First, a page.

Former Central Bank of Liberia (CBL) Executive Governor Milton A. Weeks and CBL Board Members David Fahart, Elsie Dossen Bardio and Kollie Tamba’s fate lies in one man’s hands for now – and that’s Judge Yami Quiqui Gbeisay, lawyer representing Mr. Weeks said during his closing argument.
Cllr. Abrahim Sillah, then wonders why it’s good to set Charles Sirleaf free, but not Weeks too.
During final arguments from both state and defense lawyers Wednesday, 19 August at Criminal Court “C” in Monrovia, Cllr. Sillah argues that there was a modu operandi that Milton Weeks followed, contending that the law is blind and everyone is equal before the law.
Cllr. Sillah questions if Mr. Sirleaf’s release is because he is granted immunity. Mr. Charles E. Sirleaf, the son of former President Ellen Johnson – Sirleaf, was initially among several CBL officials indicted by the government here in 2019 for their alleged roles in the misapplication of billions of Liberian Dollars printed and shipped to Liberia to replace old local currency.
Their indictment in 2019 followed a series of mass protests that led local and international institutions to investigate a claim that the money had gone missing.
However, when prosecution drew its last version of the indictment based on which this case has been heard, Mr. Sirleaf who served as Deputy CBL Governor for Operations when the financial scandal emerged at the bank was not included because he was nolleprosequi with prejudice in May this year.
Besides Mr. Sirleaf, the prosecution here also entered a nolleprosequi (dropped charges) in favor of defendants Richard H. Walker, Dorbor M. Hagba and Joseph Dennis.
According to Sillah, the government said the LD$5bn which was first printed [during Sirleaf’s leadership] was justified, but not the LD$10bn [that was printed during Weeks’ leadership].
“Why is it good for Charles Sirleaf but it’s not good for Milton Weeks? Because there was a modu operandi that Milton Weeks followed. Oh, because Charles Sirleaf is granted immunity?” Cllr. Sillah argues.
The defense counsel insists that the Legislature’s communication to the CBL dated 19 July 2017 constitutes an authorization, but it’s not a resolution.
He proffers an argument as to why would the Legislature refer to Article 34 (d) when it is not the intent of the Legislature for the CBL to print currency, as suggested by the state.
Quizzed further by Judge Gbeisay if it was not a caveat in the Legislature’s 19 July 2017 communication that the CBL should revert to it (Legislature) before printing, Cllr. Sillah says this is not a caveat.
But the judge reminds Cllr. Sillah that the U.S. firm Kroll’s report indicated that the instruction for the CBL to revert to the Legislature was a caveat to the CBL.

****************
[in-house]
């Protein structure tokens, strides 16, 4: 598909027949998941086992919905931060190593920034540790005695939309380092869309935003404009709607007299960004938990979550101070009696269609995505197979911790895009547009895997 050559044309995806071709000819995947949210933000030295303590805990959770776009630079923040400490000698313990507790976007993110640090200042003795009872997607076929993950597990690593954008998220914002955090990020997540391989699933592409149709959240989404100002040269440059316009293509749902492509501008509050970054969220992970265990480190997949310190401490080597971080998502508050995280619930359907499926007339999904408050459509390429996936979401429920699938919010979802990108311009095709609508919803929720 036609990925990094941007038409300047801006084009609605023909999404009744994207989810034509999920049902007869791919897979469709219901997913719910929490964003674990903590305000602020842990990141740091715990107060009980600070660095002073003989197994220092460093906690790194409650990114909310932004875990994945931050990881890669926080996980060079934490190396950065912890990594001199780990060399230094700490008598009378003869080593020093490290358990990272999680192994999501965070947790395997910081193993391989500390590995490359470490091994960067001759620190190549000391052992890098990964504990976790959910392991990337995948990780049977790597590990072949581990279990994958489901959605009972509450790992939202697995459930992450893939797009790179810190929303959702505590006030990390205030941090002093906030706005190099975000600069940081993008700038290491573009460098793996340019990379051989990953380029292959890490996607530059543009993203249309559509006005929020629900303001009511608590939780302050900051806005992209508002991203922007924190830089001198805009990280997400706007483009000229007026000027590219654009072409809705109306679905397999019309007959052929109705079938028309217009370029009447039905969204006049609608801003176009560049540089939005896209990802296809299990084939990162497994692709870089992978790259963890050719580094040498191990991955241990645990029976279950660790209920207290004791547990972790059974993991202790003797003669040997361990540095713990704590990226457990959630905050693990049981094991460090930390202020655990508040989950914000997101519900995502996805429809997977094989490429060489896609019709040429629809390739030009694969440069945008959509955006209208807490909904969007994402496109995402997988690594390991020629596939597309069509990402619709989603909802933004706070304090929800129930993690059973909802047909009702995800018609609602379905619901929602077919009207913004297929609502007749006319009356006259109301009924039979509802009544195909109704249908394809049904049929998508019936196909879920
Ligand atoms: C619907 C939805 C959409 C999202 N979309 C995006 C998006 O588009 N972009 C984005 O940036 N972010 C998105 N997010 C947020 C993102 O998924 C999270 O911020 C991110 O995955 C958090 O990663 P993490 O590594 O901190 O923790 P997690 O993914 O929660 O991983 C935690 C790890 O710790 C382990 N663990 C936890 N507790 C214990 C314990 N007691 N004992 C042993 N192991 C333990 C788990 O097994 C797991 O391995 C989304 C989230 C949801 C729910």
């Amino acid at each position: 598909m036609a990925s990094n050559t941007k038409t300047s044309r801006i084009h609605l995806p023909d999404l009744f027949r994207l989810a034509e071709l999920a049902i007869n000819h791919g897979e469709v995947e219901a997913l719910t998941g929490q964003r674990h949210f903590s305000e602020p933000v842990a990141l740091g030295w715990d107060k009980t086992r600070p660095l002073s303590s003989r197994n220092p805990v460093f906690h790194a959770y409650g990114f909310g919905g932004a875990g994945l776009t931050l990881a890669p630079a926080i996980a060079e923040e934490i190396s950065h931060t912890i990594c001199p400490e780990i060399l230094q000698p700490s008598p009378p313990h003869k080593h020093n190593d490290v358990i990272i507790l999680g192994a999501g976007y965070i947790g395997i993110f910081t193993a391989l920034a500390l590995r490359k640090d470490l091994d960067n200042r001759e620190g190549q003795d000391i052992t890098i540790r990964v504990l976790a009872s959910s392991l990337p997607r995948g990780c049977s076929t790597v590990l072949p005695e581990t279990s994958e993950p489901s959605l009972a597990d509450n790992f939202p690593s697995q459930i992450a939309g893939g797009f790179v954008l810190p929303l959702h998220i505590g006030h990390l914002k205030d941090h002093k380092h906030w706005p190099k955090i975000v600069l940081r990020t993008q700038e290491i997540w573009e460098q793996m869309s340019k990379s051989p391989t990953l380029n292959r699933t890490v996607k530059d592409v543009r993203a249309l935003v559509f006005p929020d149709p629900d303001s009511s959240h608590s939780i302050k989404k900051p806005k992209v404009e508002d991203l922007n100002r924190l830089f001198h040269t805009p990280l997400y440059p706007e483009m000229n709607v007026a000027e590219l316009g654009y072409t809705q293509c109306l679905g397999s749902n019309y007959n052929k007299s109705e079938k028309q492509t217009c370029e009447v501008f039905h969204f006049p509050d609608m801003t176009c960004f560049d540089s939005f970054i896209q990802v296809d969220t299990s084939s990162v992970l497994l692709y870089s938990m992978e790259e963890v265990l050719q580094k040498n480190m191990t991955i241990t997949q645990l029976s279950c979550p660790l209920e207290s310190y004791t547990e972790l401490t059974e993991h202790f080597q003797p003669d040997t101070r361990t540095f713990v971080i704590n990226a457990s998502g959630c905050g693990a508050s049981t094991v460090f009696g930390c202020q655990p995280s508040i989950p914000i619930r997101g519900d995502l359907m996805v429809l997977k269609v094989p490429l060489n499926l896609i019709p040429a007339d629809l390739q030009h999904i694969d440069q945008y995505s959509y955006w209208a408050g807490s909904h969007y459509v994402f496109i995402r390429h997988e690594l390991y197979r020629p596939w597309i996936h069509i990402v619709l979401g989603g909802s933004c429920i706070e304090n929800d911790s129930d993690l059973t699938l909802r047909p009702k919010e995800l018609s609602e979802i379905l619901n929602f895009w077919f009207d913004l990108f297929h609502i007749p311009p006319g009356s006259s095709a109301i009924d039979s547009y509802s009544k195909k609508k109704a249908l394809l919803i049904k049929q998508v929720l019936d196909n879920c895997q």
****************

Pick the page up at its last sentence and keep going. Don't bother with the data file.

Notwithstanding Cllr. Sillah insists that this 19 July 2017 letter granted full authority to the CBL to print. In his argument, Sillah attacks former House Speaker Emmanuel Nuquay for allegedly lying under oath to protect his job when he testified that he had no knowledge about the printing of the $10 billion Liberian Dollars banknotes.
Mr. Nuquay was still serving as head of the Liberia Aviation Authority (LAA) when he testified in the case on 16 July, but he left the post later.
Nuquaye who served as Speaker of the House of Representatives from October 2016 to January 2018 testified that the House of Representatives did not sign any Joint Resolution to print $10 billion Liberian Dollars, saying: “I have no knowledge about the printing of the 10billion Liberian Dollars banknotes.”
The government here indicted several CBL officials including the bank’s Board of Governors, accusing them of printing and shipping to Liberia L$13,004,750,000.00 without authorization, and allegedly understating the printed amount as L$10,359,750,000.00, giving a variance of L$2,645,000,000.00.
However the indictment accuses the CBL Board of mandating defendant Weeks to enter into a contract on 12 June 2019 with Crane Currency to print L$10,000,000,000 banknotes at the cost of US$10,121,689.20 before receiving the 19 July 2017 communication [from the Legislature].
At the time of selecting Crane Currency to print L$5,000,000,000, the indictment says the quantity of Liberian banknotes in circulation at the time was L$9.940 billion and that a significant number of the banknotes had worn out and mutilated, prompting the need to replace L$5,000,000,000 approved as the objective of legislative joint resolution.
Further, the indictment notes that defendants Weeks, Dorbor M. Hagba, Richard H. Walker and Joseph Dennis knew or had reasons to know that from packing lists reviewed by the investigation, the total amount printed was L$13,004,750,000 and not L$15,506,000,000, but “they maliciously and purposely concealed and understated the actual amount…” because they had criminally connived.
By Winston W. Parley